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Friday, December 09, 2011

One reader's tale of incompetence at the Internal Revenue Service

Way, waaaaay back when this blog was just getting started, I posted an essay titled "People who should be shot when the revolution comes". It was a tongue-in-cheek (kinda) piece about who in our society should be the first ones to be thrown against the wall if and when the citizens of this country finally get their fill and overthrow those who have gotten too uppity for anyone's good.

That this particular post should come to mind more than seven years after writing it, might clue y'all in on the kind of rage that I feel when I read the e-mail that one of The Knight Shift's viewers sent me recently.

I can't put it any more plain than this: the income tax is a means of economic and personal slavery. Think about how much time and energy gets wasted by millions of honest people in this country every year. Seriously folks: ever think about about what could be done productively, if all those billions of aggregate man-hours that we spend preparing tax returns were done away with?

Then there is how decent people do their best to adhere to a mountain of burdensome legislation that not even the finest tax attorneys in the land can agree on what it's supposed to mean. It's just not possible. I guarantee that if the government wanted, that it could find grounds for criminal indictment against every single taxpayer in America... only because it's impossible to meet each and every single condition of a tax code that is ridiculously volumnious!

And then there are the heartless bastitches of the Internal Revenue Service. Heck, let's name some names here: like Robert W. Nordlander, the IRS "special agent" who prosecuted a cold and cruel vendetta against ultra-marathoner Charlie Engle. Click on that link and just see if that story doesn't get your blood boiling.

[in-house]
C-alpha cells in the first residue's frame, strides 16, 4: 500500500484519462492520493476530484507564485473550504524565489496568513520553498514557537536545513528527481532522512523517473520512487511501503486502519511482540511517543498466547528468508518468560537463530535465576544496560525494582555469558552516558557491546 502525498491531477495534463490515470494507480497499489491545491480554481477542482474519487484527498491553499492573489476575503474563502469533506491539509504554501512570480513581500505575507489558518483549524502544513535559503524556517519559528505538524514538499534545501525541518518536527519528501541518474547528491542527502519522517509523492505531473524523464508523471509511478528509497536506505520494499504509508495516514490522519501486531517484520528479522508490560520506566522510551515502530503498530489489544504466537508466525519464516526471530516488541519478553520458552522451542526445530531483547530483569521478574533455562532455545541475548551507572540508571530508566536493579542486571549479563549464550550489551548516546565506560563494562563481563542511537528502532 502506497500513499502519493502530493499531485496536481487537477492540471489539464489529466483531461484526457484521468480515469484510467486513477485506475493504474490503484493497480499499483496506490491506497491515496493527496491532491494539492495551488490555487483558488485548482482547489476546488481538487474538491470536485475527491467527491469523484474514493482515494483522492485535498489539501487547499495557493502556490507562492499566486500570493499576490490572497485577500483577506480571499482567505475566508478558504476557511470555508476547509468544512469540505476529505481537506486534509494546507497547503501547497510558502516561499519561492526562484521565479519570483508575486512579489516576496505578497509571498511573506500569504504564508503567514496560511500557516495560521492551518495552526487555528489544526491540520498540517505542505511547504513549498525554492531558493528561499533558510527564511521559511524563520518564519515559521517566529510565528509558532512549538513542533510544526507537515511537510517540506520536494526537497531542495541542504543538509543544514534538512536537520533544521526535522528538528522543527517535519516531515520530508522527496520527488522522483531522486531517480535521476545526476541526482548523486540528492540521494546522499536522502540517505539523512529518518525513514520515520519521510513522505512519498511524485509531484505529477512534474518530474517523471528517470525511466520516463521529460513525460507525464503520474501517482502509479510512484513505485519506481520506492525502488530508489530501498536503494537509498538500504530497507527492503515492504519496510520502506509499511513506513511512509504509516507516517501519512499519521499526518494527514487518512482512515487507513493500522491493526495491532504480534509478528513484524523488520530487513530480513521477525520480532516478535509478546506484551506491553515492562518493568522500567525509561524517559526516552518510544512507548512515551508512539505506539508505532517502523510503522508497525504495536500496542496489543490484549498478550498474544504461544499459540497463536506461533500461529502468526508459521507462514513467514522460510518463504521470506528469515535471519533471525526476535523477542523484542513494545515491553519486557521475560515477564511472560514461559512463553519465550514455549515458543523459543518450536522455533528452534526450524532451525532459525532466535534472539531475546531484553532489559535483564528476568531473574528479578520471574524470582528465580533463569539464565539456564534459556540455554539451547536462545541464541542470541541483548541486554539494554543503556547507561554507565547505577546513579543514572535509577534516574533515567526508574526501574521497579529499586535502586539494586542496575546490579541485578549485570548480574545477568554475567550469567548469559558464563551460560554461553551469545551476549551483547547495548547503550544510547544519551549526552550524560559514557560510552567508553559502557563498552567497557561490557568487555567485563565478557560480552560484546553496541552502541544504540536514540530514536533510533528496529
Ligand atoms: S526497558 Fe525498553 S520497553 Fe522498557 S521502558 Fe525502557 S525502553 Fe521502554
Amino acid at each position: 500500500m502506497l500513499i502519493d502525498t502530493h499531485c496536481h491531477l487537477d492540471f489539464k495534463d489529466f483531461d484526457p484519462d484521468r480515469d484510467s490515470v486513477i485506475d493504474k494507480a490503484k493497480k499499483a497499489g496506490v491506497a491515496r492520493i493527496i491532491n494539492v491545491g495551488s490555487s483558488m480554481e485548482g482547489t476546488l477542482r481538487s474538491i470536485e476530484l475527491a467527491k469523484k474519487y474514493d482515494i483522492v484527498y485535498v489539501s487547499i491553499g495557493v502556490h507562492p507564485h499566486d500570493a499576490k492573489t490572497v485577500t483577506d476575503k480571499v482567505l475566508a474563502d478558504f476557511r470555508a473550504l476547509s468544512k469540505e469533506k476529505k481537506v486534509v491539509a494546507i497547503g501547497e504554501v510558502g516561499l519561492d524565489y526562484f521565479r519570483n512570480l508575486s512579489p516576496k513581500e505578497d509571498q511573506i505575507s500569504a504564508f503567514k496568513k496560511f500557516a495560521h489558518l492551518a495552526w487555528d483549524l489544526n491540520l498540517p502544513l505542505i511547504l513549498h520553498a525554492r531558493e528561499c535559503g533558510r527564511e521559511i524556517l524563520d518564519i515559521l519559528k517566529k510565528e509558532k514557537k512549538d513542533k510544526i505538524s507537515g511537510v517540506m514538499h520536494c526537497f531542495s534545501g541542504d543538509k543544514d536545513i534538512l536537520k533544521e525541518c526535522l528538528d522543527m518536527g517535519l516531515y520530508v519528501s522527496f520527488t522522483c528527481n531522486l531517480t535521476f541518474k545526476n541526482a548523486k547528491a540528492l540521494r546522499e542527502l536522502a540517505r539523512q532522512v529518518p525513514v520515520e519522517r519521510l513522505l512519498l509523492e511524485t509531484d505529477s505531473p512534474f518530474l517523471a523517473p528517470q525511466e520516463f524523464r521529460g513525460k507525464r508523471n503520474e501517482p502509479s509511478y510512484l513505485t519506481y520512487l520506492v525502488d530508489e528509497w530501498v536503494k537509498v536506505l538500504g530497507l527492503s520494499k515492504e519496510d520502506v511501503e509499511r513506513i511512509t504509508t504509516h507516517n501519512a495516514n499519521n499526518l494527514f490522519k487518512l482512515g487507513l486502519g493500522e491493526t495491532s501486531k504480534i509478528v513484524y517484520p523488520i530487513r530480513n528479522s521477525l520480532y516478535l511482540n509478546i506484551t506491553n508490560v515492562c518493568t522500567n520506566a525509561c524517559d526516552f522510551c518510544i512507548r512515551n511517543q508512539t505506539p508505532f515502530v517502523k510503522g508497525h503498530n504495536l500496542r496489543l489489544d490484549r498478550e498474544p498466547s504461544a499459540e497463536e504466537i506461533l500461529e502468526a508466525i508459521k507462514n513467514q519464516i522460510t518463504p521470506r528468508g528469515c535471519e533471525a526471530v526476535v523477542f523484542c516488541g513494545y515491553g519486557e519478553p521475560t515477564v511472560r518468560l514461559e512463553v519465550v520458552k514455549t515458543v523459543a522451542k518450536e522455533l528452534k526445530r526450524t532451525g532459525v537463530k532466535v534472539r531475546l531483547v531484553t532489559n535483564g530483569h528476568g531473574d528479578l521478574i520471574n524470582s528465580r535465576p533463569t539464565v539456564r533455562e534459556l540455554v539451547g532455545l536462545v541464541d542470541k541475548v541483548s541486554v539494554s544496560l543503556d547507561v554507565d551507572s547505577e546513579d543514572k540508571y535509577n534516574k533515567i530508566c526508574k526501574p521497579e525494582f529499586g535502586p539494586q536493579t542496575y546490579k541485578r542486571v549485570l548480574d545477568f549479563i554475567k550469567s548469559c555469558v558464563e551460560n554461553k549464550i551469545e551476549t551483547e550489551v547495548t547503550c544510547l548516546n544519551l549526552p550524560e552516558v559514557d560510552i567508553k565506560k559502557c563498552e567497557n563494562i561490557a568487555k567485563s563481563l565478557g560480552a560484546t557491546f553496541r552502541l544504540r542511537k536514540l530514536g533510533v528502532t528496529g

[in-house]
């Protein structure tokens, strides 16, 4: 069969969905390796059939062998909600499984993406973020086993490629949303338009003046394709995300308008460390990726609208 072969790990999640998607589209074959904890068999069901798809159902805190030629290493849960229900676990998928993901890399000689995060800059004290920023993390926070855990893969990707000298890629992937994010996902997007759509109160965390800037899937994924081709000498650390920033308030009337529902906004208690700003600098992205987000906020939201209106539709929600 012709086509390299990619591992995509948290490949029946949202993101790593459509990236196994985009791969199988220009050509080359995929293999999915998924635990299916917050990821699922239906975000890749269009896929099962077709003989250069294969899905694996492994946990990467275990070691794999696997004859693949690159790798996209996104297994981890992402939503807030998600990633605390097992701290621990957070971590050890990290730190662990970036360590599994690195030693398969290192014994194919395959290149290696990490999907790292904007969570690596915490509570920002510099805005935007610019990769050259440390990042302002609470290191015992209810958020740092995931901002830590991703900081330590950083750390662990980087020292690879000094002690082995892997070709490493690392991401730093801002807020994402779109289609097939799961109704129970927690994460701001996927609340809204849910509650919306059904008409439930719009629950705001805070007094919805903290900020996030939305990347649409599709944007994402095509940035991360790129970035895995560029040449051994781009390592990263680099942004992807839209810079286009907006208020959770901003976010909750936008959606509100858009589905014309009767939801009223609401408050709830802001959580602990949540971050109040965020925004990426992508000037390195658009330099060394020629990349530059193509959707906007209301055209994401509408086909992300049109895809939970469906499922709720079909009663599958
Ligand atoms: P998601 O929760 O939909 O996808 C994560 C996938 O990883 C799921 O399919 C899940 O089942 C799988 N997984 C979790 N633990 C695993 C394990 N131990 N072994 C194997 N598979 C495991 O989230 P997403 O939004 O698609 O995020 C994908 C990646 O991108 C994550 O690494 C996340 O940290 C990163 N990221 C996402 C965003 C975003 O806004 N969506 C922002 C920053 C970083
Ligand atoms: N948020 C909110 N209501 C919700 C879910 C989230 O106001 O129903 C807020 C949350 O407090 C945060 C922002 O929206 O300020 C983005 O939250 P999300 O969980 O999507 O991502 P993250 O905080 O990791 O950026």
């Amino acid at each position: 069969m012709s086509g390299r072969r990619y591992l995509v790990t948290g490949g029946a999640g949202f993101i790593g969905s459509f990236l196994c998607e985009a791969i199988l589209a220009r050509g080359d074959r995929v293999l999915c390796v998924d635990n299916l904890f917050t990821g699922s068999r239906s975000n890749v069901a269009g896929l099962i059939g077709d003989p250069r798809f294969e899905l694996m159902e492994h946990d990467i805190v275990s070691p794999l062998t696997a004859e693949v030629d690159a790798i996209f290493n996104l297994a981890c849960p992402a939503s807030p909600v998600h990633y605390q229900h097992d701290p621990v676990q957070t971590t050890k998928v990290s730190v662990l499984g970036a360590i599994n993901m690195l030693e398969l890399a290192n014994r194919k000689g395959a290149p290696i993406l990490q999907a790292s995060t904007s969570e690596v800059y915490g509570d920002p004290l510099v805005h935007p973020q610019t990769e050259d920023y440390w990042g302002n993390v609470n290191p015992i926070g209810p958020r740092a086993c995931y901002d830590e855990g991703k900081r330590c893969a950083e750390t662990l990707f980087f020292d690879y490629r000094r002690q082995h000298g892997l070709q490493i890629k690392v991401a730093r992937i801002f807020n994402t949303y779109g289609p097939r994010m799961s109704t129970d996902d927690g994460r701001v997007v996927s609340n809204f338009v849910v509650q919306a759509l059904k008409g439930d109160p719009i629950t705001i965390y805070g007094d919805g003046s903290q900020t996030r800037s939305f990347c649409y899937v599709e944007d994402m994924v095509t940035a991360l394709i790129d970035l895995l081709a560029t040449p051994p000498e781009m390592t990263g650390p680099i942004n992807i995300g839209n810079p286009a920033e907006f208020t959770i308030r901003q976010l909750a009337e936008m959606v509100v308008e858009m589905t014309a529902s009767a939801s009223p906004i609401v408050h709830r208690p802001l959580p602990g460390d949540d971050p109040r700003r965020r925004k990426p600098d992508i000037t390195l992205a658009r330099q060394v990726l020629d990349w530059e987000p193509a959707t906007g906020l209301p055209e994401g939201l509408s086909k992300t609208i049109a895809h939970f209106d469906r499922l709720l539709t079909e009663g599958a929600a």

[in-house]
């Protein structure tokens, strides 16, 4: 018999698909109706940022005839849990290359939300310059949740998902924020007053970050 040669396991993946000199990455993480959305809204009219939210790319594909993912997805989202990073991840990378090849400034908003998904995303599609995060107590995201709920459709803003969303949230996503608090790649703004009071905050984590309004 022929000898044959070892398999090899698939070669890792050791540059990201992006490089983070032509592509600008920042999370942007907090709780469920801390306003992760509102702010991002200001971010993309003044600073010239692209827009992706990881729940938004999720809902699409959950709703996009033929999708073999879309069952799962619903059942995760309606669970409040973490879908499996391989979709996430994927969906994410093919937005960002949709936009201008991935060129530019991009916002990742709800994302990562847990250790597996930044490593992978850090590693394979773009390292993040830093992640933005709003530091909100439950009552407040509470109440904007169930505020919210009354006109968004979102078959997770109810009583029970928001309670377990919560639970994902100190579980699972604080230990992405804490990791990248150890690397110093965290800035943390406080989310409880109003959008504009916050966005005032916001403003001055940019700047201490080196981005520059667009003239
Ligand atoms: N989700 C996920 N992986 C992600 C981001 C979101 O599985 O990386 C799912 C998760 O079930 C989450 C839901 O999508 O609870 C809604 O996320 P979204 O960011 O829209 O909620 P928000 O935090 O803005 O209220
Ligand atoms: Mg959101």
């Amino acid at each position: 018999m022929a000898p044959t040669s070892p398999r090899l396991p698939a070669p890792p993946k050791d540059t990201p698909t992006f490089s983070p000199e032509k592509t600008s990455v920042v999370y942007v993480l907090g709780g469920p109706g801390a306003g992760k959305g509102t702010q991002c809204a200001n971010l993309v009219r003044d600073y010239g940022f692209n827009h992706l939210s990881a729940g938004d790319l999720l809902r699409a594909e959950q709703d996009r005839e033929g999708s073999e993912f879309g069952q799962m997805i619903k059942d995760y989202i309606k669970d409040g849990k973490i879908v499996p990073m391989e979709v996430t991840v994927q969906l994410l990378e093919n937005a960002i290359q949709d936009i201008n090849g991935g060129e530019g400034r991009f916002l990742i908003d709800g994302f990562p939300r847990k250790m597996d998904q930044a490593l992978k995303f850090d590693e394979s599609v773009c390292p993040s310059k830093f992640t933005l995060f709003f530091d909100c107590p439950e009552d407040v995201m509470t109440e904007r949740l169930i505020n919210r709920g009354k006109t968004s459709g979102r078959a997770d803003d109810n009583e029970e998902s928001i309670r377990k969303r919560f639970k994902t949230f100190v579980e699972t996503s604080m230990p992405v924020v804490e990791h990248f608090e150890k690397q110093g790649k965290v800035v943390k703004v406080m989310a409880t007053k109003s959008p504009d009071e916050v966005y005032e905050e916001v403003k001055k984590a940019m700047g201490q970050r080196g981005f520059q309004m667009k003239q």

I bet what I'm about to share will resonate with too many good people as well. It's what one individual submitted and asked me to pass along to this site's readers...

Waiting for me when I arrived home this evening was an "important" message from the I.R.S., saying it was "important" that I return their call by close of business today (which surprisingly to me was 8 p.m.). I was also asked to reference a "case number" when I returned the call.

After confirming the number appeared to be legitimate from the IRS web site I returned the call, despite my concerns (who wants to get harassed by the IRS?) and suspicions (that this was a scam.)

I decided in advance that I WAS NOT going to give out any personal information, so I bypassed the prompt asking me to enter my Social Security Number. After a 10-minute wait, a "Mrs. C***, ID# [deleted]" answered the phone. She asks for my SSN, and I inform her I'm not giving out any personal information. "Well, we're not going to get very far," she replied. I told her the message I received instructed me to give a case number and that I would give that, which I did.

Little good giving the case number did though, as "Mrs. C***" said she couldn't give me any information unless I gave her my name and "verified" that she was talking to the right person. I told her why not give me the name of the person your trying to reach, and I'll verify if I'm that person or not. No good.

I then mention that I find it peculiar that the IRS would try to contact me by phone rather than mail about a tax issue. (Let me say here that I've been contacted about errors on my federal tax returns before, and each of those few occasions, I was contacted by mail.)